Diabetes is a disease that affects both genders. However, there are observable differences in the way that men and women respond to this condition. It is important for people to learn about this. They can use the knowledge to better protect themselves and their loved ones.
Various studies have been conducted to figure out the extent of this disparity. According to research, gender has a significant influence on risk. It also has a profound impact on the development of heart disease, kidney ailments, psychological issues, and many more. The following is a brief men vs women diabetes breakdown:
Risk by Gender
Scottish researchers at the University of Glasgow have found that men tend to develop type-2 diabetes at a much lower BMI than women of the same age group. In other words, they only need a small weight gain to get the disease.
The findings were gathered from the records of almost a hundred thousand patients so the sample size is quite large and reliable. There are a number of theories regarding this imbalance. Some point to the fat storage mechanisms with men having theirs close to the organs while women storing more under the skin. Lower sensitivity to insulin among men was also offered as an explanation.
None of these are conclusive and will remain speculations until a more thorough study is conducted specifically aimed at getting answers.
While women have less risk, those who have already developed type 2 diabetes tend to have greater difficulty because of it. In 2007, a study tracked the death rates by gender among diabetic patients between 1971 and 2000.
Researchers found that mortality decreased for men yet it stayed the same for women throughout the 30-year period. The difference in life span between men who have diabetes and those who don’t is 7.5 years. The figure for women is greater at 8.2 years.
So it seems that the well-known advantage of women when it comes to longevity gets swept aside when they have diabetes. The female advantage generally lies in their lower risk of heart disease. Diabetics can no longer enjoy this benefit as women become 6x more likely to suffer from a heart condition.
Men’s risk only goes up to 3x higher. These are the finding of the partnership for Gender-Specific Medicine at the well-regarded Columbia University. In addition, women more readily lose their blood glucose control. They have a higher incidence of obesity, unhealthy cholesterol levels, and are more prone to high blood pressure.
As it turns out, heart failure is more fatal in women than it is in men. Experts say that elderly females should be very mindful of their condition if they are diabetic. Chest pain is the most widely known symptom in men so that is what people tend to watch out for.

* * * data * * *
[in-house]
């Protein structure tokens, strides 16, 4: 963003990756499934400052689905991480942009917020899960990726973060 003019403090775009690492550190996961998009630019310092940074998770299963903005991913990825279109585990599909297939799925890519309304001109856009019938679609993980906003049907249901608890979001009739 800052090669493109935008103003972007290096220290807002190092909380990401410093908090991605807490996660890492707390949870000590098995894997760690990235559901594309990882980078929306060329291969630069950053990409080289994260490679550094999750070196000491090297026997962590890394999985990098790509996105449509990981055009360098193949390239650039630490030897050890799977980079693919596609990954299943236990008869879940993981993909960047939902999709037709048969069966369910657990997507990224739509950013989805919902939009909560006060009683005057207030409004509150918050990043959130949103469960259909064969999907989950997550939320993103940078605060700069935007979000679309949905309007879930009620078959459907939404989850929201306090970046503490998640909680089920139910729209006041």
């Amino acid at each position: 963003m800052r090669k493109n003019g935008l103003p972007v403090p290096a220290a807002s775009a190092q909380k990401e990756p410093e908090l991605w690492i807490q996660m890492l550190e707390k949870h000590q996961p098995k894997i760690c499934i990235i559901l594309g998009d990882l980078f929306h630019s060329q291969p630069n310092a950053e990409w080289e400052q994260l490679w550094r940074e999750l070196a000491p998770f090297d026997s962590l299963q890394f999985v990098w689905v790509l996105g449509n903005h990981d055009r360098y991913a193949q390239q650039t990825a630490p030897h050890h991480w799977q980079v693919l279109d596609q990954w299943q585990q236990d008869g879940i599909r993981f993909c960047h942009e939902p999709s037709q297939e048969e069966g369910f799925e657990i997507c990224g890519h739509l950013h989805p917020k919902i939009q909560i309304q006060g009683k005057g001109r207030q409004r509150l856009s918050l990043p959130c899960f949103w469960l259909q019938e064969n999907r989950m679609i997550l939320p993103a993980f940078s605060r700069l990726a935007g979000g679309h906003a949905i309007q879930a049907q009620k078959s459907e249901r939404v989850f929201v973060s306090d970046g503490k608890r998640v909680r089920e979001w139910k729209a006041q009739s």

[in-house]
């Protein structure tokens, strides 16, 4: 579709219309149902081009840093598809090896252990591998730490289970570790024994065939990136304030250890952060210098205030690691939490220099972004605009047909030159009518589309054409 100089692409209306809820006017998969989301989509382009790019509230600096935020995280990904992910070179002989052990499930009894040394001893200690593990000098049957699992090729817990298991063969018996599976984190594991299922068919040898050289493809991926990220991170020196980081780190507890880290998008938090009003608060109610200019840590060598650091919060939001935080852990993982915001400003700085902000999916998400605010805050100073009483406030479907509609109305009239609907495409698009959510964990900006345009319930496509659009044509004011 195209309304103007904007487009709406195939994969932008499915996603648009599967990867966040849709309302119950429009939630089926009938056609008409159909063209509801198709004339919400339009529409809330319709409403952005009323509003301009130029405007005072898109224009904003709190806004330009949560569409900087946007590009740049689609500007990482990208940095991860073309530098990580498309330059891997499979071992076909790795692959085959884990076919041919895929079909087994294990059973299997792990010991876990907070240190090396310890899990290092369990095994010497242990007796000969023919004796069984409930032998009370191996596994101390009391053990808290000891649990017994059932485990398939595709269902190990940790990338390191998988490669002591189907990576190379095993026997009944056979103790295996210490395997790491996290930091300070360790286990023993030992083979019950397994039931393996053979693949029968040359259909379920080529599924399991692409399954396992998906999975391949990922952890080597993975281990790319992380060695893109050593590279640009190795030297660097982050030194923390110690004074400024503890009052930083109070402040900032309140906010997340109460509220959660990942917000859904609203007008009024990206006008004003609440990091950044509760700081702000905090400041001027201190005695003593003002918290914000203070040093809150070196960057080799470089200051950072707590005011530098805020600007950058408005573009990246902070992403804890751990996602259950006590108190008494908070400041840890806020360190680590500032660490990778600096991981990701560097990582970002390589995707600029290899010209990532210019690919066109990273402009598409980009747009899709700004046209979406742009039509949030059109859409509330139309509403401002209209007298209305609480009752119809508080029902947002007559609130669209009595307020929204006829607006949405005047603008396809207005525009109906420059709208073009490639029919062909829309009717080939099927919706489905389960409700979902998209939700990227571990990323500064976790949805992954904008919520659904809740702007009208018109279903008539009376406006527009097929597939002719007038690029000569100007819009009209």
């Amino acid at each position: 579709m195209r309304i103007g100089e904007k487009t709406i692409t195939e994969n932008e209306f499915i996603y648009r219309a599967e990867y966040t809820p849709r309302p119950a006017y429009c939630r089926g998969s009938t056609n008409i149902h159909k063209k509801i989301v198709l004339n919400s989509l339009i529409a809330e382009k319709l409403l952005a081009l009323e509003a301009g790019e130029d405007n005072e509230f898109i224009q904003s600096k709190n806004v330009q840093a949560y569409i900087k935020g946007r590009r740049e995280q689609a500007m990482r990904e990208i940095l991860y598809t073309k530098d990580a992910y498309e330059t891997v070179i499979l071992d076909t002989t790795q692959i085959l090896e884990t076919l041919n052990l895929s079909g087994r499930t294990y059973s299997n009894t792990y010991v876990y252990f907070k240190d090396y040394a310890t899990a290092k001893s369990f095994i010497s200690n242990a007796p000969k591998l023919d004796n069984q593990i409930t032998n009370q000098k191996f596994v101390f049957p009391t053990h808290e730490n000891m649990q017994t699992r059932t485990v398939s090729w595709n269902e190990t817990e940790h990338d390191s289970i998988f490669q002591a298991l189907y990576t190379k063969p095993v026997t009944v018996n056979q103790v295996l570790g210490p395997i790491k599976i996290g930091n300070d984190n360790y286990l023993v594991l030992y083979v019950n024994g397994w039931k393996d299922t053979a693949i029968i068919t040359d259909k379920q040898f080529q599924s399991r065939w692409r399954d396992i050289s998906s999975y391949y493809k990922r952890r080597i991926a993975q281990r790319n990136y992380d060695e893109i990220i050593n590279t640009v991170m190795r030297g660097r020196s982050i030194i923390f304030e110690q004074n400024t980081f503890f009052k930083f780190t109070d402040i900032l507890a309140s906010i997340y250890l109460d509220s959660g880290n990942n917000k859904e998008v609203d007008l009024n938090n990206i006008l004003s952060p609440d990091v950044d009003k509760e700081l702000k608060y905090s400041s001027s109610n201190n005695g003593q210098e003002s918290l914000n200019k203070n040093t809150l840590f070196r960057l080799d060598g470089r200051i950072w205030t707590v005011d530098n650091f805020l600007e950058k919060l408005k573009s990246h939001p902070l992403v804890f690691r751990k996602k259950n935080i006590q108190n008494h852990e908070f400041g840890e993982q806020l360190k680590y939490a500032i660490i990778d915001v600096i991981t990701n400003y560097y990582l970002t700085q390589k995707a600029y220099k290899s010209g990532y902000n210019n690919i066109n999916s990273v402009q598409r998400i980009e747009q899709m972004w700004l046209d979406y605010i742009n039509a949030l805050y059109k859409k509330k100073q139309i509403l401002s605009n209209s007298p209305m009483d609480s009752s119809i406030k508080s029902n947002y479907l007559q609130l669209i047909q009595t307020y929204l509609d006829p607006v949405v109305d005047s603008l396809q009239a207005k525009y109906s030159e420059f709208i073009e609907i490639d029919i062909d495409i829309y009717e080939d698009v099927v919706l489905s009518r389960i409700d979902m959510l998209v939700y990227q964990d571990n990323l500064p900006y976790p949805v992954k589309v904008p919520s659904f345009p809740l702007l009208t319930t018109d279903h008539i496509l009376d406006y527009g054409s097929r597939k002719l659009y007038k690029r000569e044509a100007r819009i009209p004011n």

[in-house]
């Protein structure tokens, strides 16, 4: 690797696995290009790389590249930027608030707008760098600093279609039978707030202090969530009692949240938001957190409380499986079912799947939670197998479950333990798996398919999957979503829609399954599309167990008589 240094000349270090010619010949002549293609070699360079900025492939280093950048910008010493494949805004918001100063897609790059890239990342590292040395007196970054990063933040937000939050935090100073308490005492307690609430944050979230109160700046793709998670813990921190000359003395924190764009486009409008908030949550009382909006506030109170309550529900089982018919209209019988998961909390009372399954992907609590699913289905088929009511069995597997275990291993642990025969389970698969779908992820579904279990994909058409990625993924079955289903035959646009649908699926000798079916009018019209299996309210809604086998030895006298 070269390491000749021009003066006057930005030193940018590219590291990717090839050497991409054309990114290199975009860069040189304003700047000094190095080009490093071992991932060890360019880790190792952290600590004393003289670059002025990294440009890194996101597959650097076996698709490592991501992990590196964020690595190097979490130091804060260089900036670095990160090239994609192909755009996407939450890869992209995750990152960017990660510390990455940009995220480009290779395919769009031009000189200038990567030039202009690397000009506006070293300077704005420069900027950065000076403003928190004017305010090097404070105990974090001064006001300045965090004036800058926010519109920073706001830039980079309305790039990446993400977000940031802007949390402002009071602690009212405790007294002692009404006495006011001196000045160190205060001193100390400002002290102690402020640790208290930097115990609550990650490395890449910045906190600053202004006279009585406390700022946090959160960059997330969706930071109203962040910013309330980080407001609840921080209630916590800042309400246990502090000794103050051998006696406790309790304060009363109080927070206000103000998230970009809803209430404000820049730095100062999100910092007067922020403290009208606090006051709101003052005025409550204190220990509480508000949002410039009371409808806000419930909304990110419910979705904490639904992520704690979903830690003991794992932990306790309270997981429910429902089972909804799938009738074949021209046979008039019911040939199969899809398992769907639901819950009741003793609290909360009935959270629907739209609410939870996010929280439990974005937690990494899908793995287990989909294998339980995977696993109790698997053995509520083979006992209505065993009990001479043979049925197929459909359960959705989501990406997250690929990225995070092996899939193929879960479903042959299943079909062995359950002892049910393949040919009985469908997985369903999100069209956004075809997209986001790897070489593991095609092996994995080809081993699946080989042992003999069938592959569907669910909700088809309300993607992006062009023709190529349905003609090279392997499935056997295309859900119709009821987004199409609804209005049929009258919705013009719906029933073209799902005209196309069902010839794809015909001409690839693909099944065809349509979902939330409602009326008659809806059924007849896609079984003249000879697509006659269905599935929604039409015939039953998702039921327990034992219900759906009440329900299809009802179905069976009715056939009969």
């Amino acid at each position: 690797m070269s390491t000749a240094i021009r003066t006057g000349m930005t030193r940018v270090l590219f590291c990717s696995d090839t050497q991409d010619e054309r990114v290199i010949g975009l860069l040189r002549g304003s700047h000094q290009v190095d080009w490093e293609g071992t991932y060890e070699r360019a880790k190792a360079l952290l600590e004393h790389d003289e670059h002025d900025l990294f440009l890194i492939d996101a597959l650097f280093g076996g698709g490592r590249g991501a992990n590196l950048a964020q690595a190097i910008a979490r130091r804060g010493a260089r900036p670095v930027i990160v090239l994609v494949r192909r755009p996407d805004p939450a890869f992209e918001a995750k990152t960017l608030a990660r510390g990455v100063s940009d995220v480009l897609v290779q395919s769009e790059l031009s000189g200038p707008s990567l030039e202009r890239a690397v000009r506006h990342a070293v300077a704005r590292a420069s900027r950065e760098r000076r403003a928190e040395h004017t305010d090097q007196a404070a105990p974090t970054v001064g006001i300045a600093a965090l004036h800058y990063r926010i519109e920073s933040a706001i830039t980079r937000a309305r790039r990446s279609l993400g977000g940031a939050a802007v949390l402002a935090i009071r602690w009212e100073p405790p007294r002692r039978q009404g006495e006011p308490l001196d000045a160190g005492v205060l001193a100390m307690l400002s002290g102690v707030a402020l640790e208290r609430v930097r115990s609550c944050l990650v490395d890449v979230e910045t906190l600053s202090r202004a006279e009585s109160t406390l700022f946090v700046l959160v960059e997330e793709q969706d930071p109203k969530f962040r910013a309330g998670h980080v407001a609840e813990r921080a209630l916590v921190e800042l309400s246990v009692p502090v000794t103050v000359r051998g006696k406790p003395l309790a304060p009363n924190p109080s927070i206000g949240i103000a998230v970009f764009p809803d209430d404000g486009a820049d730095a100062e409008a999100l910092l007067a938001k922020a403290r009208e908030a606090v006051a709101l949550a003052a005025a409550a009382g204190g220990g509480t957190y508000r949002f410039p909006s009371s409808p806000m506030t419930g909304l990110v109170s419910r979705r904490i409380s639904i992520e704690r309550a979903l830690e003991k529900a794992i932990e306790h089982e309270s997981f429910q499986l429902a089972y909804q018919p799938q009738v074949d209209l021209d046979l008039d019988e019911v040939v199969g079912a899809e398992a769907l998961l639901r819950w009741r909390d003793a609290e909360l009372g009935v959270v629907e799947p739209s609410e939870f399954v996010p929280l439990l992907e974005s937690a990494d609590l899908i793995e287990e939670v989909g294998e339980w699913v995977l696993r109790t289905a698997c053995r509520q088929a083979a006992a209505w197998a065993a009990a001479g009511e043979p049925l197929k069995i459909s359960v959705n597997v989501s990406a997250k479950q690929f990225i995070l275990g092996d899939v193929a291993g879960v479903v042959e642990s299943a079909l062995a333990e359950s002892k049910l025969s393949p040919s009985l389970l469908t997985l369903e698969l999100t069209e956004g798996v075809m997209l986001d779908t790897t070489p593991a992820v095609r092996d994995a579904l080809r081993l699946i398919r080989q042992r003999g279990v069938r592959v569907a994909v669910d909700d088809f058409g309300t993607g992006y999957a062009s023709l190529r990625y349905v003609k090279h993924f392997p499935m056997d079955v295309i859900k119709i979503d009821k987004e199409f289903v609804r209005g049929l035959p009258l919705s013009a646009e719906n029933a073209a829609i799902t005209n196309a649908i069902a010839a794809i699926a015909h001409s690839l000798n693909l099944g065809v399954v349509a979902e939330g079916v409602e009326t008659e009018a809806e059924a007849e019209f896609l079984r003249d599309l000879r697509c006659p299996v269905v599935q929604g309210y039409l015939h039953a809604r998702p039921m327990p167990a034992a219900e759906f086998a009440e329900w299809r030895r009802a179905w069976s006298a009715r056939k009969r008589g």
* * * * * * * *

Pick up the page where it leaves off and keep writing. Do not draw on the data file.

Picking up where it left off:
Yet women seldom experience chest pain during an attack. Nausea, light-headedness, and sleep problems are the more common symptoms. The warnings signs may be present and they wouldn’t even know it. That’s why a lot of female diabetics are not able to get appropriate treatment right away.
The kidney is another organ that is greatly taxed in diabetics. Again, men have a greater chance of having kidney disease in the general population. However, diabetes complicates things for women.
Those who are healthy need not worry about their kidneys until they go through menopause and lose the protective effects of estrogen. With diabetes, age is no longer relevant as women have equal chances of developing problems as men.
This means that patients need to be more careful about the food they consume. Alcohol intake, for instance, should be moderated to prevent painful and costly complications.
A study published in the Archives of Internal Medicine indicated a link between depression and diabetes. The two seem to reinforce each other. Those who have diabetes exhibit a higher risk of getting depressed while those who are suffering from depression are more likely to develop the disease.
Previous research on mental health has already established that the incidence of depression is greater in women by a factor of two. If possible, proactive steps should be taken to avoid this causality. Failure to do so can have tragic consequences. Women that have both of these conditions have doubled the risk of early death compared to health individuals.
Other Gender-based Differences
The experience of diabetic men and women also differ in other ways. Men could develop erectile dysfunction because of this condition which could become a problem in their personal lives. On the other hand, women may lose their libido directly because of it which also presents problems if they are in a relationship.
Pregnancy is also harder and there is strong evidence for genetic predisposition. Women are also more liable to vaginal infections and urinary problems. These can be extremely irritating and even painful. Men and women should always be in close contact with their doctors and report any issue that they might be experiencing for immediate intervention.